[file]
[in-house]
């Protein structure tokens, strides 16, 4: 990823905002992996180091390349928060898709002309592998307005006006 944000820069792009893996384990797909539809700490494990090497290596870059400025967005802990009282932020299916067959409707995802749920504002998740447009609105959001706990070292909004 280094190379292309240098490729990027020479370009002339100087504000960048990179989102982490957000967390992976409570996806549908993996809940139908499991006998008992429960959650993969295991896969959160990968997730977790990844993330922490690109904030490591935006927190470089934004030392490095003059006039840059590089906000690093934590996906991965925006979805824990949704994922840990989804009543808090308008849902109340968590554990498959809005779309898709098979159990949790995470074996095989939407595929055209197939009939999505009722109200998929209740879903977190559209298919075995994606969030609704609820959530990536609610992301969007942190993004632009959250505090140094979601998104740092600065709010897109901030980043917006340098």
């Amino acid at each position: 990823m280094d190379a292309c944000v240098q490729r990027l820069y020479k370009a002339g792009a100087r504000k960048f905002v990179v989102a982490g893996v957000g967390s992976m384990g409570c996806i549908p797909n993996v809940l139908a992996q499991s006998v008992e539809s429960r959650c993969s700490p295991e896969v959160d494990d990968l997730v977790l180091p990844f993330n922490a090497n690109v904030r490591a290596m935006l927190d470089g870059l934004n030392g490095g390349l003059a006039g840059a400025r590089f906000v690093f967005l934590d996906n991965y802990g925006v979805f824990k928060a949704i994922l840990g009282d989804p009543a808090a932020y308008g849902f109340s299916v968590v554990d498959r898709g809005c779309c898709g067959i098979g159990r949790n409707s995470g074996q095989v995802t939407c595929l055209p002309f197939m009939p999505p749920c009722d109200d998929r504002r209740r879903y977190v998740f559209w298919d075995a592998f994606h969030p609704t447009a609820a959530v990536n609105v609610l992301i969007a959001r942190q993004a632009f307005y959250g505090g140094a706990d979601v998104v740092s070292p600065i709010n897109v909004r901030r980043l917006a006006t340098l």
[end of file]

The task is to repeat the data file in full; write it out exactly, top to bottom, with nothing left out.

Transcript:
[in-house]
């Protein structure tokens, strides 16, 4: 990823905002992996180091390349928060898709002309592998307005006006 944000820069792009893996384990797909539809700490494990090497290596870059400025967005802990009282932020299916067959409707995802749920504002998740447009609105959001706990070292909004 280094190379292309240098490729990027020479370009002339100087504000960048990179989102982490957000967390992976409570996806549908993996809940139908499991006998008992429960959650993969295991896969959160990968997730977790990844993330922490690109904030490591935006927190470089934004030392490095003059006039840059590089906000690093934590996906991965925006979805824990949704994922840990989804009543808090308008849902109340968590554990498959809005779309898709098979159990949790995470074996095989939407595929055209197939009939999505009722109200998929209740879903977190559209298919075995994606969030609704609820959530990536609610992301969007942190993004632009959250505090140094979601998104740092600065709010897109901030980043917006340098």
């Amino acid at each position: 990823m280094d190379a292309c944000v240098q490729r990027l820069y020479k370009a002339g792009a100087r504000k960048f905002v990179v989102a982490g893996v957000g967390s992976m384990g409570c996806i549908p797909n993996v809940l139908a992996q499991s006998v008992e539809s429960r959650c993969s700490p295991e896969v959160d494990d990968l997730v977790l180091p990844f993330n922490a090497n690109v904030r490591a290596m935006l927190d470089g870059l934004n030392g490095g390349l003059a006039g840059a400025r590089f906000v690093f967005l934590d996906n991965y802990g925006v979805f824990k928060a949704i994922l840990g009282d989804p009543a808090a932020y308008g849902f109340s299916v968590v554990d498959r898709g809005c779309c898709g067959i098979g159990r949790n409707s995470g074996q095989v995802t939407c595929l055209p002309f197939m009939p999505p749920c009722d109200d998929r504002r209740r879903y977190v998740f559209w298919d075995a592998f994606h969030p609704t447009a609820a959530v990536n609105v609610l992301i969007a959001r942190q993004a632009f307005y959250g505090g140094a706990d979601v998104v740092s070292p600065i709010n897109v909004r901030r980043l917006a006006t340098l």